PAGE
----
The tide of “New Journalism” that flooded the late 1960s and ‘70s may have been dominated by the exclamation marks, manic italics and machismo of Tom Wolfe, Norman Mailer or Hunter S. Thompson, but the lower-key voice of Joan Didion has outlasted, and outperformed, those swaggering peers. Didion’s latest volume, “Let Me Tell You What I Mean” (Knopf, 192 pp., ★★★★ out of four), makes that case easily with a dozen previously uncollected pieces from 1968 to 2000.
Slim and elegant as Didion’s public persona remains at age 86, the book traces her journey and development as a writer of magisterial (a word she would never use) command and finely measured style. She brought new eyes to the American scene, whether charting the disconnect between traditional and hippie media – in the book’s opener, “Alicia and the Underground Press” – or with piercing observations of boldfaced names including Ernest Hemingway, Nancy Reagan and Martha Stewart. She intuited the fragmentation that would breed an Internet world, and she sensed danger in the shallow myth-making of celebrity journalism.
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Didion came to literature as an army-brat Californian, bred from Sacramento’s cultural aridity, whose greatest adolescent trauma was not getting into Stanford. Settling for UC Berkeley, she felt lost in her first writing workshop – without ideas, stories, worldliness. “I remember each other member of the class as older and wiser than I had hope of ever being,” she writes, “more possessed of an exotic past: marriages and the breakup of marriages, money and the lack of it, sex and politics and the Adriatic seen at dawn.”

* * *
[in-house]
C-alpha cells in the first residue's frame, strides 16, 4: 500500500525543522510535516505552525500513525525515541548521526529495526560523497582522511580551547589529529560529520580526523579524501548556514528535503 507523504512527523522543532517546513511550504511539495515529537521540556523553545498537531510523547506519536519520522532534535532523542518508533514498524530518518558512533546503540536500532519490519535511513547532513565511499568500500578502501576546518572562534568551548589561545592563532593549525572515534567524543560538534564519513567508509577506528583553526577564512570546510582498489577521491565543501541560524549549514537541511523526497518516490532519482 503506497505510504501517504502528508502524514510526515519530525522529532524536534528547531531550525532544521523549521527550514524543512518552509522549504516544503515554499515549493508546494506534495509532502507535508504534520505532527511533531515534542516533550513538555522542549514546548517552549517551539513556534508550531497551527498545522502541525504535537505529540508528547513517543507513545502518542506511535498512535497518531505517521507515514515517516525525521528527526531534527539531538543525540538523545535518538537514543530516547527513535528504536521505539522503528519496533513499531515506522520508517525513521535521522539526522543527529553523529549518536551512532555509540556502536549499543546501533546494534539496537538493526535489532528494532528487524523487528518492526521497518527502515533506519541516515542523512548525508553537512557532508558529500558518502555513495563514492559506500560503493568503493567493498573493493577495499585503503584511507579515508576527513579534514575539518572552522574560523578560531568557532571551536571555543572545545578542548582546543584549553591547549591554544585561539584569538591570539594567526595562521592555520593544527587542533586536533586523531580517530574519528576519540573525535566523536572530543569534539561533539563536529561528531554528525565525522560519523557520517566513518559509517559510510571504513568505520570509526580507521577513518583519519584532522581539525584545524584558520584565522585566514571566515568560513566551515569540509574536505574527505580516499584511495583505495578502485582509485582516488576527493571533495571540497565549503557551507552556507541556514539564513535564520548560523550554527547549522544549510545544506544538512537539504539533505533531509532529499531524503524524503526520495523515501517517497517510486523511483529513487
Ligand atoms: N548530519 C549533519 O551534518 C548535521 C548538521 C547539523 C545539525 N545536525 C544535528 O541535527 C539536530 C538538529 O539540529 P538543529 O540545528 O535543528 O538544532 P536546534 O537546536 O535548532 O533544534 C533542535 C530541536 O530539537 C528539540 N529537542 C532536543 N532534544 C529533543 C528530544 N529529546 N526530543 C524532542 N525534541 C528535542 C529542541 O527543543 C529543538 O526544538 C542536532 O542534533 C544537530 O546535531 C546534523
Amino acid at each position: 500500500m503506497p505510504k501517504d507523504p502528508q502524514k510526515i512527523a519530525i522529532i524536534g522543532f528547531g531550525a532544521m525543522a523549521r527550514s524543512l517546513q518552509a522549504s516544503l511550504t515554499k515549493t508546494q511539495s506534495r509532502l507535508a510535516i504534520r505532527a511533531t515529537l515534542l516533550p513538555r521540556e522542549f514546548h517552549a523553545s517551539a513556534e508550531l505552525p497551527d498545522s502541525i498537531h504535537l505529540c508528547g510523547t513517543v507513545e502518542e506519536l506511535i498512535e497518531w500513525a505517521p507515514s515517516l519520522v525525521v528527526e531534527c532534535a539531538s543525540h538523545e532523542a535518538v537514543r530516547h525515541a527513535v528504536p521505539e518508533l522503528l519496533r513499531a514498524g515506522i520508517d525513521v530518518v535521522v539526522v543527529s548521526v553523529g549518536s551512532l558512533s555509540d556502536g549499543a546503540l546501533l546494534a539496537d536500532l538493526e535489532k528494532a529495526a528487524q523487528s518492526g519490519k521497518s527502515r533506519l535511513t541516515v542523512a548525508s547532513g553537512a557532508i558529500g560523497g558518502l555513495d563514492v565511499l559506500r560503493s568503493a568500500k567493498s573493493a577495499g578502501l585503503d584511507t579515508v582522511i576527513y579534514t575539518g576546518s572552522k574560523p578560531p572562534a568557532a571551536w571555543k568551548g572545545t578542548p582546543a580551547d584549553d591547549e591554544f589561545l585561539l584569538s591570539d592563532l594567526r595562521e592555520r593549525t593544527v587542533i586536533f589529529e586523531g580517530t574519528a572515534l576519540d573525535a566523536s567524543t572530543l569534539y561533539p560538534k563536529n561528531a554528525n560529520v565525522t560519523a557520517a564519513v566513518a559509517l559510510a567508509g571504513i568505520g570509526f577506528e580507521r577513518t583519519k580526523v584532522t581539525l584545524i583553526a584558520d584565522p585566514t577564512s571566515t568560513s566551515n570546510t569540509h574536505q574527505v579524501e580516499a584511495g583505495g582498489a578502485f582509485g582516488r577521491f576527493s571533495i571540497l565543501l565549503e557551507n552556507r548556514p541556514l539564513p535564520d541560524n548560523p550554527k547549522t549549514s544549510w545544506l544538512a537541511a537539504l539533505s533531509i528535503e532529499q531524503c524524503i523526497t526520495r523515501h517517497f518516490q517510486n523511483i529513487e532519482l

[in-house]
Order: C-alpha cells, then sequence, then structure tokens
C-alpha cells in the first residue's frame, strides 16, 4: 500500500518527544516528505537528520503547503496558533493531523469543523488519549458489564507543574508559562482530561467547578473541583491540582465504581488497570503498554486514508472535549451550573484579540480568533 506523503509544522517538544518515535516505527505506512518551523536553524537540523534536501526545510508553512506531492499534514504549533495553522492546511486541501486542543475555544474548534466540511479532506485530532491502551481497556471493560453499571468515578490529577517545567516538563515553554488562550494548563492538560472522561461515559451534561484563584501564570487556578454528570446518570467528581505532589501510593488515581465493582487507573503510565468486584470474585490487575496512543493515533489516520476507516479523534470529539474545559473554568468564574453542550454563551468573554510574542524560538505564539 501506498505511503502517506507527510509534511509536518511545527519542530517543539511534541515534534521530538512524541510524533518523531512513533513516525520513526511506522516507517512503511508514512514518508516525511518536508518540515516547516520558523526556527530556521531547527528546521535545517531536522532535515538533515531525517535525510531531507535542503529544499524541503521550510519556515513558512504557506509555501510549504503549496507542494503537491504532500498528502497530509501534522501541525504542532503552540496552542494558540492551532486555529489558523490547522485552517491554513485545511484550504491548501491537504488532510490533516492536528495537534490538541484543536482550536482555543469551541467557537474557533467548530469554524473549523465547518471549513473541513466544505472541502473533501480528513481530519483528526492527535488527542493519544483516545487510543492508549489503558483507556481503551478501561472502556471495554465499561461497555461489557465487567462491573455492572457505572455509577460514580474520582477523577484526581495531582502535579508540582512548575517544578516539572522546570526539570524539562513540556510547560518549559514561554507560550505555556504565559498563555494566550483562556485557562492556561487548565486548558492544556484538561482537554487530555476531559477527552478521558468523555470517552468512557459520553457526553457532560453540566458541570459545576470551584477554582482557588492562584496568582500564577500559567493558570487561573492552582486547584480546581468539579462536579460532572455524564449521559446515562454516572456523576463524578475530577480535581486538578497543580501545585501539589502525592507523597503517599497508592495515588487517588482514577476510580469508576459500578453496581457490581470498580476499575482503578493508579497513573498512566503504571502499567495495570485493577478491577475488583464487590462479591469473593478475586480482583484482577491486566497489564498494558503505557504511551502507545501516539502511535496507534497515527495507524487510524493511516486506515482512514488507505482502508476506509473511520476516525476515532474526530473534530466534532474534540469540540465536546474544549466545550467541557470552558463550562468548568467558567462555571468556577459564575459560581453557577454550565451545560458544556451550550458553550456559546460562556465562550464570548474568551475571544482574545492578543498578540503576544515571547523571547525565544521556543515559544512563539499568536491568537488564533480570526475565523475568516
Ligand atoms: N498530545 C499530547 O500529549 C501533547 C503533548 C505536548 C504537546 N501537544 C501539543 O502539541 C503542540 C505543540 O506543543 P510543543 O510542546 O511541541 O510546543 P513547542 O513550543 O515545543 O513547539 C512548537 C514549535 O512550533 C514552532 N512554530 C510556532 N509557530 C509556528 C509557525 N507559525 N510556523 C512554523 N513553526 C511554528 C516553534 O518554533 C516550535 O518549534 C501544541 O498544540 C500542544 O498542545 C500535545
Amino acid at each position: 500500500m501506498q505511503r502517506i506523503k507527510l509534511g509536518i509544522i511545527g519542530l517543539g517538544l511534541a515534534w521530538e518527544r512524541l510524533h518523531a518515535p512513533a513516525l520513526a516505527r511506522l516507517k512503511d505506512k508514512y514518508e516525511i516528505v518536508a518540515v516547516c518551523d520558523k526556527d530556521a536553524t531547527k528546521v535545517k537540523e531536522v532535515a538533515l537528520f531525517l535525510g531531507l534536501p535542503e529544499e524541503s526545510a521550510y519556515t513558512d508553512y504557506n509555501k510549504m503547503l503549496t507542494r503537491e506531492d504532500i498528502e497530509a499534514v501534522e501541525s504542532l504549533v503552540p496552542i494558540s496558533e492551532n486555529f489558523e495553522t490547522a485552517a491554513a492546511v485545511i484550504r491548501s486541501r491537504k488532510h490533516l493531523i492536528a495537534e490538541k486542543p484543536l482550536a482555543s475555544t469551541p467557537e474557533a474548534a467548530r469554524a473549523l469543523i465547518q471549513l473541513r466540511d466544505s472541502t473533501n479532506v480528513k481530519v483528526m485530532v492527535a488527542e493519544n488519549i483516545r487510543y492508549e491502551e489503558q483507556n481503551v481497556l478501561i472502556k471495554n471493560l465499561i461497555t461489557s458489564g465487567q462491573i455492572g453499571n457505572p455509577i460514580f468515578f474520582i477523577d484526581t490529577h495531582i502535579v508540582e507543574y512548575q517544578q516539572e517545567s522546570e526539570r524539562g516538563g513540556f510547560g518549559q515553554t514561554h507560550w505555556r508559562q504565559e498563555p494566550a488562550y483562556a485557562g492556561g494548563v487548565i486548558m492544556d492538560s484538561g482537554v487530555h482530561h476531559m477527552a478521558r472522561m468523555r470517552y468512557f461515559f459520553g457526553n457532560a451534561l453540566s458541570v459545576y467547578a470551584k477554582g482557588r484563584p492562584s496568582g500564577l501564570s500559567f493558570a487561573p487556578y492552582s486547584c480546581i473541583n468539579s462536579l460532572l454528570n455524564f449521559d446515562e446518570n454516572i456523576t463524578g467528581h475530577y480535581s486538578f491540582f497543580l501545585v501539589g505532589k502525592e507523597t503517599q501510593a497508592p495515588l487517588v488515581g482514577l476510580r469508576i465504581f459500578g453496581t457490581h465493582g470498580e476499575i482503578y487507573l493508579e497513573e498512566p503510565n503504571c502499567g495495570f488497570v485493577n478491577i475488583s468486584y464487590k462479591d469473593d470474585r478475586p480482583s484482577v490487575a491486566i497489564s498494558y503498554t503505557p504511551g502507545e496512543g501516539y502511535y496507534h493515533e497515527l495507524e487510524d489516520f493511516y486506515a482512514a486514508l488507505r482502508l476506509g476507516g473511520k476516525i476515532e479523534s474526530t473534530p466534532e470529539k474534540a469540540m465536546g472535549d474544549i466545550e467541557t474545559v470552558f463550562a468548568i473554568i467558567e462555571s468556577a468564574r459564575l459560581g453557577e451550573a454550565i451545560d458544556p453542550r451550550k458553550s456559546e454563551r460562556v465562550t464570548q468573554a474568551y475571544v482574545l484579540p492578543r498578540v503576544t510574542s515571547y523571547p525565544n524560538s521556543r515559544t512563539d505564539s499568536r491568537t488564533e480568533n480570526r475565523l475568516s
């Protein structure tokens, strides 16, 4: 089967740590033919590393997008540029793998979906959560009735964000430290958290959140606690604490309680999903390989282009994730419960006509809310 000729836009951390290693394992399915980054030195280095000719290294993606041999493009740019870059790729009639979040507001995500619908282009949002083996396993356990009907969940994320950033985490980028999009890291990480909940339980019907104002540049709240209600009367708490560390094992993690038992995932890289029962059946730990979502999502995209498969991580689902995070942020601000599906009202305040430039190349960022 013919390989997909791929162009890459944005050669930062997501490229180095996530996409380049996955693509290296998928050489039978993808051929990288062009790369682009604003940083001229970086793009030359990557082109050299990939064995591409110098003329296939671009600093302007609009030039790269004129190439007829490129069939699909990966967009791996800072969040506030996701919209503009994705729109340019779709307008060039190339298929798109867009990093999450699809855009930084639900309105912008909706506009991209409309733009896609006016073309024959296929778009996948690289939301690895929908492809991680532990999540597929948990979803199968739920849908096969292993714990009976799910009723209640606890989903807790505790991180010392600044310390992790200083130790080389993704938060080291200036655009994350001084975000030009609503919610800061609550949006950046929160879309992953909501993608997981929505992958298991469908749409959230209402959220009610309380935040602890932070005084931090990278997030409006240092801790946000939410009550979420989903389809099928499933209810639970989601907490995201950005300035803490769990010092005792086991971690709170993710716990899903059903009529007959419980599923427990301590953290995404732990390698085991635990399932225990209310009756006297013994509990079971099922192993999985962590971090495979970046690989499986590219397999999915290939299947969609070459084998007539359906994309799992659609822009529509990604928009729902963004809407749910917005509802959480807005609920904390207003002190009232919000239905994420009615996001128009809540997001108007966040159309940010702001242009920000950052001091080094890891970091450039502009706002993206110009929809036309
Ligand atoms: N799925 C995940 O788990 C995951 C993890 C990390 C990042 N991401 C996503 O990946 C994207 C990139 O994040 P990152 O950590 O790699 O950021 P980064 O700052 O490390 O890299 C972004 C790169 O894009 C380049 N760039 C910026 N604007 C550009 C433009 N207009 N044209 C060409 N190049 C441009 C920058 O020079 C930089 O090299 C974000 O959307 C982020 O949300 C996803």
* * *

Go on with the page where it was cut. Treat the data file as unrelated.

But the American icon who would declare, in her most famous sentence, “We tell ourselves stories in order to live” (from the classic essay, and subsequent book, “The White Album”) wasted no time telling the world what she saw. After an apprenticeship at Vogue magazine, where writing photo captions influenced her less-is-more style, Didion found her voice quickly at the Saturday Evening Post, via the “Points West” column she shared with her husband and screenwriting partner, John Gregory Dunne.
Six of those early essays, all from 1968, are the short-form gems of the new collection, pioneering a coolly detached, analytic tone that shimmered – ironically – with subjectivity. Didion dissected the West Coast anomie and rootless questing that would mark such breakthrough novels as “Play It as It Lays” and “A Book of Common Prayer.” But the incomparable journalism and self-reflection that accompanied every stage of her success would build her legacy. With such late, bestselling memoirs as 2005’s “The Year of Magical Thinking” – in which she described dealing with the sudden death of Dunne (mainly by not dealing with it) – and 2011’s “Blue Nights,” about the passing of their daughter Quintana Roo Dunne, Didion proved she could sustain a cold gaze amid so much pain.
The new book captures the essence of Didion in countless lapidary sentences, especially in the 1998 essay “Last Words,” which deconstructs the lean, “deceptively simple” opening paragraph of Hemingway’s “A Farewell to Arms.” Didion “imagined that if I studied them closely enough and practiced hard enough I might one day arrange 126 words myself. Only one of the words has three syllables. Twenty-two have two. The other 103 have one.”
She would come to match that economy with unwavering vision, setting a standard for those who have inhaled Didion not just as a writer’s writer, but also as a soul – still-centered, self-haunted – of modern experience.
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